I have worked closely with one those studies and have had the privilege of learning from nine motivated seniors who plan to graduate with distinction in May. In addition to maintaining at least the minimum GPA determined by their departments, these nine students are conducting research under the direction of a faculty member and writing honors theses based on that research.
In 2004, approximately 12% of Duke’s students graduated with distinction, and the university set out to double that number within the next several years. In 2009, nearly 23.6% of seniors graduated with distinction, closing in on the university-wide goal.
In order to support this university priority, the Libraries began offering special services to support honors researchers, ranging from increased borrowing privileges (honors researchers enjoy the same check-out periods as graduate students at all campus libraries) to a designated group study room (Bostock 112, for those of you who are interested).
Last spring, we decided to learn more about honors students’ research processes: Which tools do students use to find resources and organize their research? Do they tend to meet with a librarian at some point during their year of research? Where does the library fit into their research, both in terms of services and resources? We hoped that this information would help us improve our existing services and perhaps even add a few new support mechanisms.
After several discussions with the dean who supports honors researchers and the Directors of Undergraduate Studies in English, history, public policy, biology and program II, we recruited a total of nine students from these departments (our goal was to interview students from a range of disciplines to ensure that we learned about the research habits germane to humanists, social scientists and natural scientists).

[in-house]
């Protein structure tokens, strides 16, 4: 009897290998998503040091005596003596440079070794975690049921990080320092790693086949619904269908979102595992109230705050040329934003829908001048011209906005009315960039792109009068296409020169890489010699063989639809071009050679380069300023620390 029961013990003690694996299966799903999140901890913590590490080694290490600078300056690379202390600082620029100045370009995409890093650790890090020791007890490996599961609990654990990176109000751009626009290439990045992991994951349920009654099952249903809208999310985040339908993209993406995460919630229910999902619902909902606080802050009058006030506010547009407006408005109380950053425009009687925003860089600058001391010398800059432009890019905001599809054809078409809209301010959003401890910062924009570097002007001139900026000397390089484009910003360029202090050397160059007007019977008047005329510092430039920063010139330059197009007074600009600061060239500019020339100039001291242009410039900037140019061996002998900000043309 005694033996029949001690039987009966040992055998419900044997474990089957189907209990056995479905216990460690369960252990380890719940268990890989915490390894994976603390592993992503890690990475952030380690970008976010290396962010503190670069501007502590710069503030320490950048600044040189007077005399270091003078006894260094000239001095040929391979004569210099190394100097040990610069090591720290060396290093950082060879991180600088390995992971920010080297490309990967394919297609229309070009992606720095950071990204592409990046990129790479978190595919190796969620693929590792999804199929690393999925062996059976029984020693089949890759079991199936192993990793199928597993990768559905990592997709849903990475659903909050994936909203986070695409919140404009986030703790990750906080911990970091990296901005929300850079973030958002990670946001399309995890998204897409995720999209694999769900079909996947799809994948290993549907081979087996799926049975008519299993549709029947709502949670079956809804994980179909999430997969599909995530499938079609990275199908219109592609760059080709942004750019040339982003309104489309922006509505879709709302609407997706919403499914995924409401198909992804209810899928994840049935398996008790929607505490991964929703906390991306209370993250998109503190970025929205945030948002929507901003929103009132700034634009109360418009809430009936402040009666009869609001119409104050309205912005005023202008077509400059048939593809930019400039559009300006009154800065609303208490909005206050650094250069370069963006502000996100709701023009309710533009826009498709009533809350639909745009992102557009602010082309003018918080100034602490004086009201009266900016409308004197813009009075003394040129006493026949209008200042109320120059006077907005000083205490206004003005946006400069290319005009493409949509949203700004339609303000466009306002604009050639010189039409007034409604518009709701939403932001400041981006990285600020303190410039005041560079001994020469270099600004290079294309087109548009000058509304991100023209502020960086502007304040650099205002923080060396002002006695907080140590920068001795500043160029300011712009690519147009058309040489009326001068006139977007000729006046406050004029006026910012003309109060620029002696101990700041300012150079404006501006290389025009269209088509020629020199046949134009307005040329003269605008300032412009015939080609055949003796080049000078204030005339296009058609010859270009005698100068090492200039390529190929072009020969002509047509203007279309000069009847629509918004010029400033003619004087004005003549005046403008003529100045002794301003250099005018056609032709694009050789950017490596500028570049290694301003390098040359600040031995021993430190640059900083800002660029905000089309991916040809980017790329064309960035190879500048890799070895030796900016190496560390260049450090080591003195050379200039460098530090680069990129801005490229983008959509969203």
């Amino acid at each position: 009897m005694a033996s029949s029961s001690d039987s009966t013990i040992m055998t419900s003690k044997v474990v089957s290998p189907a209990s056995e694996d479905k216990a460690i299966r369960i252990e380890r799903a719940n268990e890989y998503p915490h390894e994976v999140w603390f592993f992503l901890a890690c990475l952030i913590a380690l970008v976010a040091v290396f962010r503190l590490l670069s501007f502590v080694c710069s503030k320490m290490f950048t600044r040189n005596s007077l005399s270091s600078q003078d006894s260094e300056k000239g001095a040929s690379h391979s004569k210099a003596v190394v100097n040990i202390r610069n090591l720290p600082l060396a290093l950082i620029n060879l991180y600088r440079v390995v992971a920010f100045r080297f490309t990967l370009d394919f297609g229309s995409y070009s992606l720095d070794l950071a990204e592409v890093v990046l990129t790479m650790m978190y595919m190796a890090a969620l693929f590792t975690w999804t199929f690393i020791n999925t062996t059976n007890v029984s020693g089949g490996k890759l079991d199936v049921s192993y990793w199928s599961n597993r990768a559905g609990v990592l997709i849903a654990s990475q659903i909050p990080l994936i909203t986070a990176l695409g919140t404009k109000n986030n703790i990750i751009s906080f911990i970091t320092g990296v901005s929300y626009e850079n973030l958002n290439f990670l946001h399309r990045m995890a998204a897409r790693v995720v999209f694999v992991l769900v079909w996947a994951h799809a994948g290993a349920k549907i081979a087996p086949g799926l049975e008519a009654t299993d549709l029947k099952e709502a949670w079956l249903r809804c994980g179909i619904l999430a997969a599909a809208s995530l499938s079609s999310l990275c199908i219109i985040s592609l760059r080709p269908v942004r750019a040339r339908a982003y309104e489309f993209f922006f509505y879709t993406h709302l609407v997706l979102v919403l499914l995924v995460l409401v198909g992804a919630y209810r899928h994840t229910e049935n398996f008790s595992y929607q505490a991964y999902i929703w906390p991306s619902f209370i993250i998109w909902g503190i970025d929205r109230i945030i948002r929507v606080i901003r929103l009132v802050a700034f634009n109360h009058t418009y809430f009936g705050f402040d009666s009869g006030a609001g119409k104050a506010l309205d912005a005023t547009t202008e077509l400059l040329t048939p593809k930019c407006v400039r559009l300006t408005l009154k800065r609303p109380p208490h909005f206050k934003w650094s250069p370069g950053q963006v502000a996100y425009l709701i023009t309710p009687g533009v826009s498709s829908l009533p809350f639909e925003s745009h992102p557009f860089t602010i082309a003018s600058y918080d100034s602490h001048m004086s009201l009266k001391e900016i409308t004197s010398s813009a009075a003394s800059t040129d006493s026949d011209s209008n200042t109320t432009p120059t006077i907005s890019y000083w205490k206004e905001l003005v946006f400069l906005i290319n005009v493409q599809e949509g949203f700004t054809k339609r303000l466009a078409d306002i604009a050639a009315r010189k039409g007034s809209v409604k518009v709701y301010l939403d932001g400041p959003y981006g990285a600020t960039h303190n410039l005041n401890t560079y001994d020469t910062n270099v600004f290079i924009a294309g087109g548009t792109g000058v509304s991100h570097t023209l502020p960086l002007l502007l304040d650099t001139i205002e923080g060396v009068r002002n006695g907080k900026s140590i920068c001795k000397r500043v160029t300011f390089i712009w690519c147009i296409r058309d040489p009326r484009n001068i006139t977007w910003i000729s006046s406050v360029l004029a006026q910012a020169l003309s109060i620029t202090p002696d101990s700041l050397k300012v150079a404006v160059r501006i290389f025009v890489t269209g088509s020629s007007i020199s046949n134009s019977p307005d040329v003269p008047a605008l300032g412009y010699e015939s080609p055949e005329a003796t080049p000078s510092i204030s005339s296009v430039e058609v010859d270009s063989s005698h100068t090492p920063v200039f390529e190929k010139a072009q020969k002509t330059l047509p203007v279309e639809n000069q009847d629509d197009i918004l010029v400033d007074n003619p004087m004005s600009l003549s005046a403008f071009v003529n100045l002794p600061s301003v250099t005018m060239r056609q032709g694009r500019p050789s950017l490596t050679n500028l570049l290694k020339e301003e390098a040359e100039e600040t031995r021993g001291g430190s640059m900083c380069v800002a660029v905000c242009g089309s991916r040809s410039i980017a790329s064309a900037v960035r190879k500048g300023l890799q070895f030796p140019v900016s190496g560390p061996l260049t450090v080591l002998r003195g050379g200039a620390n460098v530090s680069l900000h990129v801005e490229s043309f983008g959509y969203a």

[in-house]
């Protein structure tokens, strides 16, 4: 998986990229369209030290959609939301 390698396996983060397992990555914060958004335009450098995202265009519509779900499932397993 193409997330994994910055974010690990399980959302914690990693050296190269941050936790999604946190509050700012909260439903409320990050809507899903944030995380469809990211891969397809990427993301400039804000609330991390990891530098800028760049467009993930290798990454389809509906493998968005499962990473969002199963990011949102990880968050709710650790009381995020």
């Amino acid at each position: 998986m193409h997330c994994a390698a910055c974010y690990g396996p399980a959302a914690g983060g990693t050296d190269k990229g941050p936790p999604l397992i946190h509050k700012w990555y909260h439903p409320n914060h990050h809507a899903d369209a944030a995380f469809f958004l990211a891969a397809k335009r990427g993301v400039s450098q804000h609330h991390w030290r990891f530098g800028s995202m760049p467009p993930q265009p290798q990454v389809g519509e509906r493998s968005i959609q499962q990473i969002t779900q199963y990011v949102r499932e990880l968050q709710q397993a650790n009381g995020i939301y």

Each student agreed to be interviewed at the beginning of his or her research, at the midpoint and then directly following completion. Using a script that we tested last spring, I have interviewed all nine students at least twice and have completed the study with the three public policy students who submitted their theses in December.
Chatting with these highly engaged students has been a joy, and I am indeed learning more about what the libraries can do for them. Some things that I’m hearing most frequently? Students would like more support in analyzing their data (and are thrilled to learn about Data Services); they really use Perkins Library as a space to write and would love for it to be open 24-7; and students are fairly low-tech (think binders, Word docs and stacks of PDFs rather than Evernote and RefWorks) in their approaches to organizing their research.
Stay tuned for more details as we conclude our interviews this spring and analyze our data this summer…